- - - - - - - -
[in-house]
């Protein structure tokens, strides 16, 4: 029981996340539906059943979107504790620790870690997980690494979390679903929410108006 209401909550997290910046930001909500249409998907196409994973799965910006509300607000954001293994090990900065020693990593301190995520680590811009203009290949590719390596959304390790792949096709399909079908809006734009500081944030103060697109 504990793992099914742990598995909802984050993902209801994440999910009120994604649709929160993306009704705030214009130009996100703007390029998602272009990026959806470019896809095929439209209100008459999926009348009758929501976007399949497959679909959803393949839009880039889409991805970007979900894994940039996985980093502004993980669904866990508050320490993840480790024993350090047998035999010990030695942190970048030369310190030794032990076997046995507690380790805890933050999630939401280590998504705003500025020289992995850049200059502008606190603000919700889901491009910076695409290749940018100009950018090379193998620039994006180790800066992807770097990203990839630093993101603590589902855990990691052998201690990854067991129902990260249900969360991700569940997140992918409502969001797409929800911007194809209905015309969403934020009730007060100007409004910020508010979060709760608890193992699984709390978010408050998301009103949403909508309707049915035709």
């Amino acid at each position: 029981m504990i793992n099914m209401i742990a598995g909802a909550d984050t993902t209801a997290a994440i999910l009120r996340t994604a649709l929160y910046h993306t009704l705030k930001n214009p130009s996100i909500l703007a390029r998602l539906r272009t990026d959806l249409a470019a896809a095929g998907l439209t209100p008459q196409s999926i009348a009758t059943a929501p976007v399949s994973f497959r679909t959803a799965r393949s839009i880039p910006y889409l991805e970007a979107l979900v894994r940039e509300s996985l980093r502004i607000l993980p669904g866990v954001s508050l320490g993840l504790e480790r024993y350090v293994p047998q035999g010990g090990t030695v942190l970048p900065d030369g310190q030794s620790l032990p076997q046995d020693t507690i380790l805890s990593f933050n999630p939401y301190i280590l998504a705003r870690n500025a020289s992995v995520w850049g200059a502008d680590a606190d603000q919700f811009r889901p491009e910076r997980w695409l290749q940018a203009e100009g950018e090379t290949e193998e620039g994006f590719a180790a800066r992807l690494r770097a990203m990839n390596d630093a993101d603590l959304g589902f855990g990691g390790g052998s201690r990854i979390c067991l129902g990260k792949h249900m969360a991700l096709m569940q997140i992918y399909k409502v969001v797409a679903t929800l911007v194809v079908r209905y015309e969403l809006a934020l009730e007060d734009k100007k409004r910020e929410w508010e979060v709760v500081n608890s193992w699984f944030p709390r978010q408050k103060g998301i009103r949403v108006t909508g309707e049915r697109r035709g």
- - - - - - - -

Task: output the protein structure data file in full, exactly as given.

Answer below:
[in-house]
């Protein structure tokens, strides 16, 4: 029981996340539906059943979107504790620790870690997980690494979390679903929410108006 209401909550997290910046930001909500249409998907196409994973799965910006509300607000954001293994090990900065020693990593301190995520680590811009203009290949590719390596959304390790792949096709399909079908809006734009500081944030103060697109 504990793992099914742990598995909802984050993902209801994440999910009120994604649709929160993306009704705030214009130009996100703007390029998602272009990026959806470019896809095929439209209100008459999926009348009758929501976007399949497959679909959803393949839009880039889409991805970007979900894994940039996985980093502004993980669904866990508050320490993840480790024993350090047998035999010990030695942190970048030369310190030794032990076997046995507690380790805890933050999630939401280590998504705003500025020289992995850049200059502008606190603000919700889901491009910076695409290749940018100009950018090379193998620039994006180790800066992807770097990203990839630093993101603590589902855990990691052998201690990854067991129902990260249900969360991700569940997140992918409502969001797409929800911007194809209905015309969403934020009730007060100007409004910020508010979060709760608890193992699984709390978010408050998301009103949403909508309707049915035709």
């Amino acid at each position: 029981m504990i793992n099914m209401i742990a598995g909802a909550d984050t993902t209801a997290a994440i999910l009120r996340t994604a649709l929160y910046h993306t009704l705030k930001n214009p130009s996100i909500l703007a390029r998602l539906r272009t990026d959806l249409a470019a896809a095929g998907l439209t209100p008459q196409s999926i009348a009758t059943a929501p976007v399949s994973f497959r679909t959803a799965r393949s839009i880039p910006y889409l991805e970007a979107l979900v894994r940039e509300s996985l980093r502004i607000l993980p669904g866990v954001s508050l320490g993840l504790e480790r024993y350090v293994p047998q035999g010990g090990t030695v942190l970048p900065d030369g310190q030794s620790l032990p076997q046995d020693t507690i380790l805890s990593f933050n999630p939401y301190i280590l998504a705003r870690n500025a020289s992995v995520w850049g200059a502008d680590a606190d603000q919700f811009r889901p491009e910076r997980w695409l290749q940018a203009e100009g950018e090379t290949e193998e620039g994006f590719a180790a800066r992807l690494r770097a990203m990839n390596d630093a993101d603590l959304g589902f855990g990691g390790g052998s201690r990854i979390c067991l129902g990260k792949h249900m969360a991700l096709m569940q997140i992918y399909k409502v969001v797409a679903t929800l911007v194809v079908r209905y015309e969403l809006a934020l009730e007060d734009k100007k409004r910020e929410w508010e979060v709760v500081n608890s193992w699984f944030p709390r978010q408050k103060g998301i009103r949403v108006t909508g309707e049915r697109r035709g």